To see how much space iCloud Drive takes up, open your Mac’s Storage Explorer window as explained above, then click on the iCloud Drive section in the left column.
By default, it does not display a list of files stored in this folder that are accessible by the Finder.
To change the behavior of iCloud Drive, click on the Apple menu, then System Preferences.
In the Preferences window, click on the login icon.
Click on the iCloud section in the left column, then click on the options button opposite the iCloud Drive row.
In the window that opens, check or uncheck the Folders box.
Desktop and Documents to enable or disable synchronization of these folders.
Then click on “Done”.
In the above window, click the Optimize Mac storage checkbox to allow macOS to securely delete Mac files in the cloud.
Uncheck this box if you prefer to ensure that all files remain both online and on the Mac, which will take up more space.
In addition to the data you voluntarily store on your Mac, the system and some applications generate files that you do not have direct access to, but which can take up a significant amount of space.
These are mainly temporary files (also called “buffers” or “caches”), created by web browsers and others, which can accumulate over time.
It is also these files that sometimes trigger the Other category, which is displayed in the storage information window for your Mac.
There are many specialized applications that offer cleaning tools to get rid of them. Some of them, such as Clean My Mac, Safe Mac Washing Machine,…
X9 or CCleaner are not free, but they are also available in trial version to get an idea.
But one of the most effective in this field is totally free: OnyX, from Titanium Software.
Let’s face it, this application should be used with all necessary tongs.
First of all, you must install the version intended for your macOS version without fail.
Next, you need to be patient: most of the operations you will ask OnyX to perform take several minutes, even tens of minutes on an older machine with a classic hard disk instead of an SSD.
So be patient and do not interrupt ongoing operations.
First, check the version of macOS installed on your Mac.
To do this, pull down the Apple menu and click About This Mac.
The version of the system installed on your Mac is displayed in plain text in the information window.
Using your web browser, download the version of OnyX and try to make sure it is the version for your macOS.
After downloading, install OnyX. You will need to enter your account password to grant the application permissions.
Once OnyX is launched, click on the Maintenance tab at the top.
Then check the checkboxes for the cleaning and optimization functions:
File system structure and Delete local snapshots typed over time in the section Testing.
For your information, System refers to system files that your Mac does not need and that you can safely delete.
Buffer Applications refers to the applications you have used, such as those related to audio processing and Java.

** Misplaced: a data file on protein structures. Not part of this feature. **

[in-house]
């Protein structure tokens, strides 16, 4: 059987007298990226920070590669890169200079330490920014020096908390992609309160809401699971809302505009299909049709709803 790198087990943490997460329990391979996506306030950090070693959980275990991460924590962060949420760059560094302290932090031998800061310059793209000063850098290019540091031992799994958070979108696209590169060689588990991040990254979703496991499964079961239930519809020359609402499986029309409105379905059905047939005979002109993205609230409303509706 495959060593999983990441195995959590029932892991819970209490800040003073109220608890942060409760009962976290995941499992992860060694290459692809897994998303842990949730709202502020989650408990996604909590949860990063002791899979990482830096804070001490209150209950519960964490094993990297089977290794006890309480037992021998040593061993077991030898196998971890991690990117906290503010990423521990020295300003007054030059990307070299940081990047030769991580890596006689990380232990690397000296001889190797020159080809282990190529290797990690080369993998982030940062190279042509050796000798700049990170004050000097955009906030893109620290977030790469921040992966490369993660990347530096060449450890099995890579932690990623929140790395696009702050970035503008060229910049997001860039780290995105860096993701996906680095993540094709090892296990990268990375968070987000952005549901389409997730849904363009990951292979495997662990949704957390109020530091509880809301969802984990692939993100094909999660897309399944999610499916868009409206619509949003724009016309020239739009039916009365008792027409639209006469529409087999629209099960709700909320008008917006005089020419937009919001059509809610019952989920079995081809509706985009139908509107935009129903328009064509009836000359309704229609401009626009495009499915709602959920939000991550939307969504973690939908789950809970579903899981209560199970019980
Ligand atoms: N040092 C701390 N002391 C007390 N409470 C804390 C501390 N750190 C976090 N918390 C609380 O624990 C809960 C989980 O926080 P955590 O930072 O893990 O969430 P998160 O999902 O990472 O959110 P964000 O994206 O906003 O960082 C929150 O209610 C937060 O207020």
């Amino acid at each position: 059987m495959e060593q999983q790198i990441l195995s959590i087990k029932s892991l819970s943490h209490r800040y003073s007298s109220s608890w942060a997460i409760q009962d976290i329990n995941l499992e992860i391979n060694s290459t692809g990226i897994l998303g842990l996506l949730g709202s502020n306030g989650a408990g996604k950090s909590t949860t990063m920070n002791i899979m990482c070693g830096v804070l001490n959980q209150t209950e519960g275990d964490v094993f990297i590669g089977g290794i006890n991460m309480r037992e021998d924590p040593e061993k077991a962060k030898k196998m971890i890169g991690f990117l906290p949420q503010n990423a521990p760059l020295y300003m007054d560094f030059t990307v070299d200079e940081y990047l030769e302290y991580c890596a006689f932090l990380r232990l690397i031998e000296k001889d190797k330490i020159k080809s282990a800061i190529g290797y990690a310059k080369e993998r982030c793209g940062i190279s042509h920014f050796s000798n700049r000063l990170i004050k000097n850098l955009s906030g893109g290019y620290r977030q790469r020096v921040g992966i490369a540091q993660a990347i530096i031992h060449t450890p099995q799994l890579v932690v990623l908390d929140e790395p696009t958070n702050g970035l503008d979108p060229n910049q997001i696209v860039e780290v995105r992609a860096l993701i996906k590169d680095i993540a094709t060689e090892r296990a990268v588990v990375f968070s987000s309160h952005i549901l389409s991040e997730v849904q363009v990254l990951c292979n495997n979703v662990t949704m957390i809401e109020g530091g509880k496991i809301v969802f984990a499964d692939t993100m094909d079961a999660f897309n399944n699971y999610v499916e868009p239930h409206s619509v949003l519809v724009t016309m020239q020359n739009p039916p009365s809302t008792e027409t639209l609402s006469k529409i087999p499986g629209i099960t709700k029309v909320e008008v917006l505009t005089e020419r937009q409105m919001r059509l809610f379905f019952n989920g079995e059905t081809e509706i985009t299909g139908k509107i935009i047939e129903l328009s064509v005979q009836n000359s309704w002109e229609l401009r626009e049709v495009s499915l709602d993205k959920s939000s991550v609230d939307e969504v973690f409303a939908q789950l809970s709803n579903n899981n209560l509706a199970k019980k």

Internet to the numerous data related to your visits (browser caches, histories, forms, cookies).
History messages and reports to diagnostic data
generated by both applications and the system (not useful in everyday life).
To avoid deleting too many things, including the usernames and passwords you use to access online services, click the Options… button to the right of this section to fine-tune the cleanup.
In the one that appears, you can check everything except the Form Information box.
Otherwise, you will have to re-enter your user name and password, which will no longer be stored… Click on OK.
when finished to return to the main window.
When all the cleaning options are configured, click on the bottom right of the race.
A window indicates that the Mac will restart automatically at the end of the operation.
Then all you have to do is compare the space occupied on your Mac before and after.
After cleaning, if you want to optimize your Mac, click the Utilities tab.
In the File System subsection, you can run a global check of the structure of files and folders stored on the Mac.
This is a time-consuming process – again, you’ll have to wait – but it can detect anomalies and
make your Mac more responsive by fixing them.
OnyX also allows you to change hidden macOS settings via the Settings tab, which is full of settings that would be too long to detail here.
Note that you can, for example, change the default name of the screenshots and avoid including window shadows.
Modify some items that appear in the Finder menus, change the behavior of the Dock, enable or disable the Mac startup sound, reactivate the font smoothing feature that has disappeared from Big Sur, and so on and so forth.
In summary, a great set of tools for the
“tuning”, which will delight those who like to have a “customized” Mac.
OnyX alerts you when certain actions should be handled more carefully than others.
That said, always remember to back up your Mac before embarking on any powerful optimization operation.
In case of an accident, at least you will recover your Mac as it was before: even if it is slow, it will be more useful than if it doesn’t work.
You can also get digital manuals on this subject at Amazon. Each of these manuals can be found in great online offers.
In addition, in the App Store apps you can get these apps for free.